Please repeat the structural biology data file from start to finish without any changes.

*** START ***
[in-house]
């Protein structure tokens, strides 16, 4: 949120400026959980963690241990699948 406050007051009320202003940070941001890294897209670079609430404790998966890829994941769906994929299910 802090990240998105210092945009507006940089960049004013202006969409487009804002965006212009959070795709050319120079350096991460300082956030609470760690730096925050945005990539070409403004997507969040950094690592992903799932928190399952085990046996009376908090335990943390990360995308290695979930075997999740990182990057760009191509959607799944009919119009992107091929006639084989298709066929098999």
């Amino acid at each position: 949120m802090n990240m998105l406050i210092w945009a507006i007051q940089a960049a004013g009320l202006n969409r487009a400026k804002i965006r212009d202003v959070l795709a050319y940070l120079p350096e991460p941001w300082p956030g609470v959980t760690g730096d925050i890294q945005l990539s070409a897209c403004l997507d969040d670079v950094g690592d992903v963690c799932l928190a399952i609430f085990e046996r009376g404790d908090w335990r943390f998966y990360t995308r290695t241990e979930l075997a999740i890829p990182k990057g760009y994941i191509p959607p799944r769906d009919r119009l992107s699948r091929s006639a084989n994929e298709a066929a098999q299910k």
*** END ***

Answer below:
[in-house]
């Protein structure tokens, strides 16, 4: 949120400026959980963690241990699948 406050007051009320202003940070941001890294897209670079609430404790998966890829994941769906994929299910 802090990240998105210092945009507006940089960049004013202006969409487009804002965006212009959070795709050319120079350096991460300082956030609470760690730096925050945005990539070409403004997507969040950094690592992903799932928190399952085990046996009376908090335990943390990360995308290695979930075997999740990182990057760009191509959607799944009919119009992107091929006639084989298709066929098999």
């Amino acid at each position: 949120m802090n990240m998105l406050i210092w945009a507006i007051q940089a960049a004013g009320l202006n969409r487009a400026k804002i965006r212009d202003v959070l795709a050319y940070l120079p350096e991460p941001w300082p956030g609470v959980t760690g730096d925050i890294q945005l990539s070409a897209c403004l997507d969040d670079v950094g690592d992903v963690c799932l928190a399952i609430f085990e046996r009376g404790d908090w335990r943390f998966y990360t995308r290695t241990e979930l075997a999740i890829p990182k990057g760009y994941i191509p959607p799944r769906d009919r119009l992107s699948r091929s006639a084989n994929e298709a066929a098999q299910k």